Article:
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Curiosity's Cousins: Autonomous Polar Robots Explore Earth's Extremes
Dec 14, 2012 | by Nadia Drake | Wired Science
Earth’s poles are the wheeling grounds for two polar rovers: solar-powered Cool Robot and its younger cousin Yeti.
The pair, designed by a team led by engineer Laura Ray at Dartmouth, are among the first autonomous polar robots to go to work. Now, knee-high Yeti is on an expedition to Antarctica, peering beneath the ice and snow on Mt. Erebus, in search of steam-carved caves hiding in the volcano’s ice cap.
“The idea was that we should have terrestrial robots — rovers that can do science missions much like planetary rovers,” said team member James Lever, an engineer at the U.S. Army Cold Regions Research and Engineering Laboratory. “They can be less expensive. It’s not quite as harsh as a planetary mission. But it’s still pretty demanding.”...
...In December 2011, Yeti helped researchers study the buried remains of the original South Pole station, a collection of buildings built in 1956. Abandoned in the 1970s, “Old Pole” now lies under roughly 30 feet of snow. Yeti’s job was to find out if any of the buildings were still intact, creating voids that are hazardous to people on the surface above. “If the structures are collapsed under the weight of the snow, they’re OK as is,” Lever said. If not, it could be crushed by machinery trundling along above it. Yeti’s studies show that despite demolition by explosives in 2010, some of the buried buildings appear to be intact.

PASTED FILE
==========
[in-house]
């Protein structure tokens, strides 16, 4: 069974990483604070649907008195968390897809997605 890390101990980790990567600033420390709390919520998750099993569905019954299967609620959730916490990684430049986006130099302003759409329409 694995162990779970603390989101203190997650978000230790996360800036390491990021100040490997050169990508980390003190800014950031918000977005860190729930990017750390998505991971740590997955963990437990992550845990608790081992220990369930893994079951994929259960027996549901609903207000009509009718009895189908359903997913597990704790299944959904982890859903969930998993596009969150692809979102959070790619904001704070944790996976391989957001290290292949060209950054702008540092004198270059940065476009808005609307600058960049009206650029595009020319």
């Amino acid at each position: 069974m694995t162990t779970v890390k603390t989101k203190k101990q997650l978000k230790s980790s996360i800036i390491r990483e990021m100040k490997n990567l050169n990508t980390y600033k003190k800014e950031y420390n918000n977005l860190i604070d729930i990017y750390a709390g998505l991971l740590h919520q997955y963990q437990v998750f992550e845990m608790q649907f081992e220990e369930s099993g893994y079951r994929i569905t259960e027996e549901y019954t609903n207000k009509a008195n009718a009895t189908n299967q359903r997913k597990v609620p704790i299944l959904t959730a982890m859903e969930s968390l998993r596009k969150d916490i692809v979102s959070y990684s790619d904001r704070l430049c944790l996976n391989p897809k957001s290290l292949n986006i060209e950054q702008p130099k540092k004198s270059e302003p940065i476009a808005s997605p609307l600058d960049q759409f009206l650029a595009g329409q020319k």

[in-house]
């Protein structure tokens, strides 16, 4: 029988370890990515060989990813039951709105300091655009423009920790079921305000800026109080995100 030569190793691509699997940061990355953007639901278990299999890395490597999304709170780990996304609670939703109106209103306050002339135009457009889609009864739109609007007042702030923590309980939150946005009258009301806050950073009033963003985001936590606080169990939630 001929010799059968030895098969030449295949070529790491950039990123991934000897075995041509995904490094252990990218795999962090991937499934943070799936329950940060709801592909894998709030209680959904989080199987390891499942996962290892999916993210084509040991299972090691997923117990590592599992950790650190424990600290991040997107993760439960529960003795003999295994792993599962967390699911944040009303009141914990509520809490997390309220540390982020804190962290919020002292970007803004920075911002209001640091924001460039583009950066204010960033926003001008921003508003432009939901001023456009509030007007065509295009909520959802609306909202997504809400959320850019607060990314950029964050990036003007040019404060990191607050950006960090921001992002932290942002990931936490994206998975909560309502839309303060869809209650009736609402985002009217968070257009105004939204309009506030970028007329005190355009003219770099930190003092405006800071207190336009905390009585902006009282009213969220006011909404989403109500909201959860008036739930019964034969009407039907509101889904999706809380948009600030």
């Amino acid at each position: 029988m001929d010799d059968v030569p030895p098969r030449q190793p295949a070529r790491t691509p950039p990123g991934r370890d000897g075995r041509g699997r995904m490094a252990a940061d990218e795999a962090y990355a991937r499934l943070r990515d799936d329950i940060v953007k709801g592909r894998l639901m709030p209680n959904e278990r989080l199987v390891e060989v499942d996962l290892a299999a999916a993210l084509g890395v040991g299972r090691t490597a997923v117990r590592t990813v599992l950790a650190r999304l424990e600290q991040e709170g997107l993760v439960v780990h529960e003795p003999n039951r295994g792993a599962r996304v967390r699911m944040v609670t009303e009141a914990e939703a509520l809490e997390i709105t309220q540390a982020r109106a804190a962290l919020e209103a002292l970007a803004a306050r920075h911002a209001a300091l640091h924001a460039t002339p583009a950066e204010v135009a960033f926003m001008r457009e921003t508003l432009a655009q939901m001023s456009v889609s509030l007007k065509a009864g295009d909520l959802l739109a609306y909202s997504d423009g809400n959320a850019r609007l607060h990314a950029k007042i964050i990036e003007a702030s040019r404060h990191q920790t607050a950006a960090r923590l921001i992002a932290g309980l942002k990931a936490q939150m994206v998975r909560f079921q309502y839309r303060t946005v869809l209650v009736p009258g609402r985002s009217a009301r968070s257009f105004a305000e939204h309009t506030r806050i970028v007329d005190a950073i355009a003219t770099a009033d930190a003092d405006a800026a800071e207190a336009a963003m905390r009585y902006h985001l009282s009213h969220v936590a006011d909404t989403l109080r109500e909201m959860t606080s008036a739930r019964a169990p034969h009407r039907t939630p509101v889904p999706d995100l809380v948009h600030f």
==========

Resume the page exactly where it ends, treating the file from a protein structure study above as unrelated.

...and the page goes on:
Now, Yeti has returned to Antarctica, where it will be joining an 11-person team studying Mt. Erebus, Earth’s most southern active volcano. Until January, the robot will be looking for hidden ice caves formed by fumaroles, vents that send hot vapors and gases into the surrounding ice. Using a machine-learning approach, Dartmouth graduate student Rebecca Williams is also teaching Yeti how to analyze the crevasse-finding radar images, rather than sending the data to a human for processing.
In the future, scientists hope autonomous polar robots will be able to substantially contribute to research projects at the poles, perhaps by deploying and maintaining a network of space weather sensors – which need continual repositioning in response to shifting solar storms – or by studying glaciers and icy terrains.
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